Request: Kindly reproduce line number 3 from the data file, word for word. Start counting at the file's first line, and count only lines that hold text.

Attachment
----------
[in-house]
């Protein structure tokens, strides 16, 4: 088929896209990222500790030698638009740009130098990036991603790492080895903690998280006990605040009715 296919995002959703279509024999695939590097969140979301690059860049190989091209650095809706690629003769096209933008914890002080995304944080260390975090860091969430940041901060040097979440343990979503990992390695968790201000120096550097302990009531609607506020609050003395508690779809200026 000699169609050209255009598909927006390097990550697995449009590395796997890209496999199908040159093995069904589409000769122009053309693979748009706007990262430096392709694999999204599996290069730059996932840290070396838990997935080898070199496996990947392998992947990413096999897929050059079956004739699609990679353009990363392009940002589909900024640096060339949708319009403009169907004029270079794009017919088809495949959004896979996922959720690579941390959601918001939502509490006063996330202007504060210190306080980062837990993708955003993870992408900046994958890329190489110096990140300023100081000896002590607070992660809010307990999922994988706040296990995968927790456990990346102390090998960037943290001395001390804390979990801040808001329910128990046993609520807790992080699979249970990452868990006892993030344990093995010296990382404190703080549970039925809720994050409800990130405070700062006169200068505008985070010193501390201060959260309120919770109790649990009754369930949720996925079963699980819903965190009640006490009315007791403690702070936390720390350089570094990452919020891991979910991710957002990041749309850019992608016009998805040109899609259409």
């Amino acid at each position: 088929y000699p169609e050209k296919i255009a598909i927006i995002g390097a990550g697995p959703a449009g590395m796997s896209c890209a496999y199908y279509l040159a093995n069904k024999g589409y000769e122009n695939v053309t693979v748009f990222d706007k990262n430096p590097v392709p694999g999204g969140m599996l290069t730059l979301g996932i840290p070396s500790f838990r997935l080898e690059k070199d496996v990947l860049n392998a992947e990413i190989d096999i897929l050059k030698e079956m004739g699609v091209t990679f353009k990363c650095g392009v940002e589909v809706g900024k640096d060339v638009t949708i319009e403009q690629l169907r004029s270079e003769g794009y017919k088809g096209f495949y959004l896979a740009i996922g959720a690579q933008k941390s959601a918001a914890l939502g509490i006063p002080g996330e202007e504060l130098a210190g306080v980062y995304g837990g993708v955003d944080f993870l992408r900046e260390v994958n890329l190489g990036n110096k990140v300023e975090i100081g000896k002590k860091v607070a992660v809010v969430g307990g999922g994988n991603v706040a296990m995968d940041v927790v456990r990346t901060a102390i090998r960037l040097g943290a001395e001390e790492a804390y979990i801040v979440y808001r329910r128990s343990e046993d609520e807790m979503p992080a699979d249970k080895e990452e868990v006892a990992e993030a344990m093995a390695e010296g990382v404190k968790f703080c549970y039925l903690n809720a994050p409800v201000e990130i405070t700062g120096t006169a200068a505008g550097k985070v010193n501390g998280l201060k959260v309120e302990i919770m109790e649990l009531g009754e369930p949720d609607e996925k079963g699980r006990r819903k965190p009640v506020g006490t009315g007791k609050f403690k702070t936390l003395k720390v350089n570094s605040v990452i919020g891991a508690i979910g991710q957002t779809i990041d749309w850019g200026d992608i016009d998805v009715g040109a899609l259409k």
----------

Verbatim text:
């Amino acid at each position: 088929y000699p169609e050209k296919i255009a598909i927006i995002g390097a990550g697995p959703a449009g590395m796997s896209c890209a496999y199908y279509l040159a093995n069904k024999g589409y000769e122009n695939v053309t693979v748009f990222d706007k990262n430096p590097v392709p694999g999204g969140m599996l290069t730059l979301g996932i840290p070396s500790f838990r997935l080898e690059k070199d496996v990947l860049n392998a992947e990413i190989d096999i897929l050059k030698e079956m004739g699609v091209t990679f353009k990363c650095g392009v940002e589909v809706g900024k640096d060339v638009t949708i319009e403009q690629l169907r004029s270079e003769g794009y017919k088809g096209f495949y959004l896979a740009i996922g959720a690579q933008k941390s959601a918001a914890l939502g509490i006063p002080g996330e202007e504060l130098a210190g306080v980062y995304g837990g993708v955003d944080f993870l992408r900046e260390v994958n890329l190489g990036n110096k990140v300023e975090i100081g000896k002590k860091v607070a992660v809010v969430g307990g999922g994988n991603v706040a296990m995968d940041v927790v456990r990346t901060a102390i090998r960037l040097g943290a001395e001390e790492a804390y979990i801040v979440y808001r329910r128990s343990e046993d609520e807790m979503p992080a699979d249970k080895e990452e868990v006892a990992e993030a344990m093995a390695e010296g990382v404190k968790f703080c549970y039925l903690n809720a994050p409800v201000e990130i405070t700062g120096t006169a200068a505008g550097k985070v010193n501390g998280l201060k959260v309120e302990i919770m109790e649990l009531g009754e369930p949720d609607e996925k079963g699980r006990r819903k965190p009640v506020g006490t009315g007791k609050f403690k702070t936390l003395k720390v350089n570094s605040v990452i919020g891991a508690i979910g991710q957002t779809i990041d749309w850019g200026d992608i016009d998805v009715g040109a899609l259409k």